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i'm doing a dir listing in my .ssh home dir which gives me a strange result:

ls -lsa .ssh/
total 0
? ?--------- ? ? ? ?            ? . ·
? ?--------- ? ? ? ?            ? .. ·
? ?--------- ? ? ? ?            ? authorized_keys ·

The weird thing is, that this only happens for one user and only in this specific directory. If I do the ls after a su -l, everything works as expected. Another strange thing is, that my xterm shows the dir listing in a red blinking font! Any ideas what's causing this to happen?


Here is the dir listing as root:

ls -lsa
total 52
4 drw-------  2 sdd sdd 4096 Feb 10 15:57 .
4 drwx------ 16 sdd sdd 4096 Feb 10 15:57 ..
4 -rw-------  1 sdd sdd 1628 Feb 10 15:57 authorized_keys

I'm using ext3.

Thx for the answers, but i still get this:

chmod -R 600 /home/sdd/.ssh
ls -lsan _ssh.old/
total 0
? ?--------- ? ? ? ?            ? .
? ?--------- ? ? ? ?            ? ..
? ?--------- ? ? ? ?            ? authorized_keys
share|improve this question
Can you post the output of ls -lah once root .. and tell us what file system you are using? –  Tim Post Feb 12 '09 at 14:41
Does this user have a weird locale or weird terminal font? –  gnud Feb 12 '09 at 14:42
no it's a "normal" font, i.e. no UTF8 stuff or anything –  SDD Feb 12 '09 at 14:45
Could you update edit2? It doesn't make any sense, you're chmodding with the wrong mode (no execute) and then listing a different dir... –  wds Feb 12 '09 at 15:48

1 Answer 1

up vote 49 down vote accepted

That happens when the user can't do a stat() on the files (which requires execute permissions), but can read the directory entries (which requires read access on the directory). So you get a list of files in the directory, but can't get any information on the files because they can't be read. :) If you have a directory which has read permission but not execute, you'll see this. Someone probably tried to protect the .ssh directory incorrectly - it should be "chmod 0700 .ssh/" and owned by the user which owns the homedir. More than likely, someone was following instructions for securing a .ssh file but applied it to a .ssh directory. :)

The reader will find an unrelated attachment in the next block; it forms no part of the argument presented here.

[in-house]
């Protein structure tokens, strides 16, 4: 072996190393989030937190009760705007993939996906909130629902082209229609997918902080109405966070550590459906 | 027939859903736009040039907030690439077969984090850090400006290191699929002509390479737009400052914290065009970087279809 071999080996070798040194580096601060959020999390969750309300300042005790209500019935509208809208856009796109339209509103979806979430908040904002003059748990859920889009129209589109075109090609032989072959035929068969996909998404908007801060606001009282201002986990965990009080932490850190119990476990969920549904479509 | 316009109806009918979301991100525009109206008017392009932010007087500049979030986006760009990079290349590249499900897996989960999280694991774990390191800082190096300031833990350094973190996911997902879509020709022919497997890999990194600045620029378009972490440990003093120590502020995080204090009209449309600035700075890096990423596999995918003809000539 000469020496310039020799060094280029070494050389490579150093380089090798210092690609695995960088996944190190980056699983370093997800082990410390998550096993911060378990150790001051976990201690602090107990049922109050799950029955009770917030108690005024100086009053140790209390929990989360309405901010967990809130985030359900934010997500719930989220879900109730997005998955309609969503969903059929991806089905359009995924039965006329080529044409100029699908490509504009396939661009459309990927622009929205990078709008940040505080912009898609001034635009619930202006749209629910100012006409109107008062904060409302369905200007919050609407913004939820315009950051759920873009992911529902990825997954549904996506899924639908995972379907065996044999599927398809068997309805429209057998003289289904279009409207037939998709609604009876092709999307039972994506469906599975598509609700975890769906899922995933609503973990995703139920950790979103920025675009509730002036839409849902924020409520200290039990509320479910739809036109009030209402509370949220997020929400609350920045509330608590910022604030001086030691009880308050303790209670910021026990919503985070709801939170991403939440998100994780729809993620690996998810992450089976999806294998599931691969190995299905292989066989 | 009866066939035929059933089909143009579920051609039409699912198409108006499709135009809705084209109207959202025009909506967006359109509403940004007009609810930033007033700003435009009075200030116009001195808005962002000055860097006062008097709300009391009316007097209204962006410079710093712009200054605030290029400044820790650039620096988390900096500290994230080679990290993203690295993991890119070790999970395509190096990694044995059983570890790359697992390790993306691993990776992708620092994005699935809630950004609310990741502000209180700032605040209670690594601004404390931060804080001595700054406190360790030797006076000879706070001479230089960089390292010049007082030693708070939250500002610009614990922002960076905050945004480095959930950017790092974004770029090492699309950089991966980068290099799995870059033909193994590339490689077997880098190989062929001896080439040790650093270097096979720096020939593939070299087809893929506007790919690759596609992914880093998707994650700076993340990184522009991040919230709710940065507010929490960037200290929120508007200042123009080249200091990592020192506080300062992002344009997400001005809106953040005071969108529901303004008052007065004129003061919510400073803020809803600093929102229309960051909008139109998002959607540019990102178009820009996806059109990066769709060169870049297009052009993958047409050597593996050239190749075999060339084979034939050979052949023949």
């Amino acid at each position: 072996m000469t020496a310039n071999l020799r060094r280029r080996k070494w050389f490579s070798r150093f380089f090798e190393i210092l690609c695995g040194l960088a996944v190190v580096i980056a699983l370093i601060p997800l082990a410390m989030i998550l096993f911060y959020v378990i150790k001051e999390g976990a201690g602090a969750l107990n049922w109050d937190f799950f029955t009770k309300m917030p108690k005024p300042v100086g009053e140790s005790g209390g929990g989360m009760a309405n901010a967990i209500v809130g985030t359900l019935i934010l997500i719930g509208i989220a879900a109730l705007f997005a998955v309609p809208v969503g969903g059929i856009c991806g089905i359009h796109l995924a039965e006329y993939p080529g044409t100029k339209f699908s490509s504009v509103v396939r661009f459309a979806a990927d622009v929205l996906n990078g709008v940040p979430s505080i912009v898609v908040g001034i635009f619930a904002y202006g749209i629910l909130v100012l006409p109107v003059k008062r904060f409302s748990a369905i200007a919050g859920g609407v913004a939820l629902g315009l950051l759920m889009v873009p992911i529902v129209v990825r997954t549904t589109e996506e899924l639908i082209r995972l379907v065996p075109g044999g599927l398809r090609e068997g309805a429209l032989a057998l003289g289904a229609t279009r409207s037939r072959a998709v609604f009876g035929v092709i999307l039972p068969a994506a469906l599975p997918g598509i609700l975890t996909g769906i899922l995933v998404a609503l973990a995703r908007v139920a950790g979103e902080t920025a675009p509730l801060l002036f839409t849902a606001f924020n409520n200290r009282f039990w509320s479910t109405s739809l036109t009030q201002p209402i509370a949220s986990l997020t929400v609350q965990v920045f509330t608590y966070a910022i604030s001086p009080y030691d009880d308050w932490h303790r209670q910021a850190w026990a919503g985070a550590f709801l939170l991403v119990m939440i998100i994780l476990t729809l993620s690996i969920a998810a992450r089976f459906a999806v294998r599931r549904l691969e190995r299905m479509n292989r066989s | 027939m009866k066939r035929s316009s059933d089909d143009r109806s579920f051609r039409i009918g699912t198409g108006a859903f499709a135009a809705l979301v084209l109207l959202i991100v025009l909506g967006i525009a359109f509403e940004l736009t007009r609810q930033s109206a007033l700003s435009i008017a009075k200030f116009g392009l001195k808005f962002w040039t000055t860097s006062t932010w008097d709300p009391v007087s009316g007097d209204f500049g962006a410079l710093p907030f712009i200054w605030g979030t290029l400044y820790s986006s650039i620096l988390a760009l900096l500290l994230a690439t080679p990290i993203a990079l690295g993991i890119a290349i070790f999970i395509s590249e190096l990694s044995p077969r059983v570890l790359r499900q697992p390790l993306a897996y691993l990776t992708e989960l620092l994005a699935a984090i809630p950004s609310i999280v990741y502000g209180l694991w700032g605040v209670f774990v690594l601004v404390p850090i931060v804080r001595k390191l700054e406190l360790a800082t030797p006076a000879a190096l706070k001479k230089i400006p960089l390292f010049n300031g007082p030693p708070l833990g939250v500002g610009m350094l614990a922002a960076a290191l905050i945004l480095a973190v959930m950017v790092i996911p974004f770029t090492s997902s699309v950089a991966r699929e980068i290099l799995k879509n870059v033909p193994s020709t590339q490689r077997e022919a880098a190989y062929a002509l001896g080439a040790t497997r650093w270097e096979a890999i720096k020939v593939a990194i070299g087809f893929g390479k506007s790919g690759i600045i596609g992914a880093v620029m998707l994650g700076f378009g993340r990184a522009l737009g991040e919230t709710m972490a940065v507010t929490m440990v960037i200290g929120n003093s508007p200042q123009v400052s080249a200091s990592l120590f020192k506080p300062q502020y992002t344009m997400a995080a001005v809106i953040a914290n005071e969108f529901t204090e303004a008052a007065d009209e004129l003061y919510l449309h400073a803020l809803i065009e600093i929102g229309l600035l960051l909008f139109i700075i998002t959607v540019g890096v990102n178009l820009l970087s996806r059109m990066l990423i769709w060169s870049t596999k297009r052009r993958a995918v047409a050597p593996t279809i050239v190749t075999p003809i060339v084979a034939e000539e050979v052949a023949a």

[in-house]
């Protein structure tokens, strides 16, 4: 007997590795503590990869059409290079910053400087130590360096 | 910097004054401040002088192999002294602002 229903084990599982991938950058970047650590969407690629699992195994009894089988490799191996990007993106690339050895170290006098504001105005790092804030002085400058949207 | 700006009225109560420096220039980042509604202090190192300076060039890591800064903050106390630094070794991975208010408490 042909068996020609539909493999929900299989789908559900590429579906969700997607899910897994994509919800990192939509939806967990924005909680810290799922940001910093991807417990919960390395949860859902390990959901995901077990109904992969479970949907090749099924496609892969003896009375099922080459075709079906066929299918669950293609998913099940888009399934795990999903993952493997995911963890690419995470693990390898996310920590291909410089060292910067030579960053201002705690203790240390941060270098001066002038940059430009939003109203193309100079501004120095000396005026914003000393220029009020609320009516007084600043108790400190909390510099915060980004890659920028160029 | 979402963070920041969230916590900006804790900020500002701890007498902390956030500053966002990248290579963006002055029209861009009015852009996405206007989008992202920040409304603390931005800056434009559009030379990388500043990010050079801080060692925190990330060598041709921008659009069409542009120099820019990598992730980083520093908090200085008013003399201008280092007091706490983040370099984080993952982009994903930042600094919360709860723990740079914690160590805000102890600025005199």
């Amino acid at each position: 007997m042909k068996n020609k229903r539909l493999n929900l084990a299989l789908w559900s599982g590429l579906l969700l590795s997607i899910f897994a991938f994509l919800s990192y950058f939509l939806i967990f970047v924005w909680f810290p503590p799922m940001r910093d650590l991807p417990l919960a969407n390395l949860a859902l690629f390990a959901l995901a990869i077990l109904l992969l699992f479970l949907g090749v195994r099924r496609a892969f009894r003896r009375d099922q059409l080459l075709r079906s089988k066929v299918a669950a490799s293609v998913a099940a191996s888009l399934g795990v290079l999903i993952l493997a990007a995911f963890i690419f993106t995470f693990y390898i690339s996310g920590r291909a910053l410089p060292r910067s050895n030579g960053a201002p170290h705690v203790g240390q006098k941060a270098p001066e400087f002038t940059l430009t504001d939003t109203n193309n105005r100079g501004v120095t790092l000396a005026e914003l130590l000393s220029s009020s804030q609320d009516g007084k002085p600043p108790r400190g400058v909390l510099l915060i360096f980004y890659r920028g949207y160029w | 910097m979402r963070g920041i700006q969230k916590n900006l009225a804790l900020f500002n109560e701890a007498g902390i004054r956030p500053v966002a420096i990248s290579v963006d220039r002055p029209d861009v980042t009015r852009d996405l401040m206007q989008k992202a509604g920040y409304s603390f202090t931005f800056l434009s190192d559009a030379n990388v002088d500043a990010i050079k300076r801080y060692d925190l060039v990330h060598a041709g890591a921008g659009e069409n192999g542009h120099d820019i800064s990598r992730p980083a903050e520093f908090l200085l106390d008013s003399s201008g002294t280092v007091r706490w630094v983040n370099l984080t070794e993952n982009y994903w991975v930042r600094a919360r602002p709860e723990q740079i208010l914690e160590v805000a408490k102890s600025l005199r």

If you do a chmod 0600 or 0400 on any directory, you can easily reproduce this behavior. Add execute permission to the dir, and it'll work fine.

share|improve this answer
thx, that solved the problem :) –  SDD Feb 12 '09 at 15:08
This solution didn't work for us since event the root user couldn't operate on the file. Any suggestions? [root@lxxxxx1 teamsite]# chmod 0777 private chmod: cannot access private': No such file or directory [root@lxxxxxx1 teamsite]# chmod -R 0777 private chmod: cannot access private': No such file or directory –  TroyP Feb 20 '11 at 2:46
Troy - that trailing single quote is odd, indicating to me that you may have some kind of odd filename on the filesystem or a different problem from this one. Ask a separate question about that, please. –  dannysauer Mar 13 '11 at 19:59
Even in 2015 this is still a very useful answer. Thanks. –  SadBunny Aug 26 at 1:21
It's funny how often a coworker will look this problem up and then mention that they found the answer online from someone with the same name as me. :D –  dannysauer Aug 26 at 1:31

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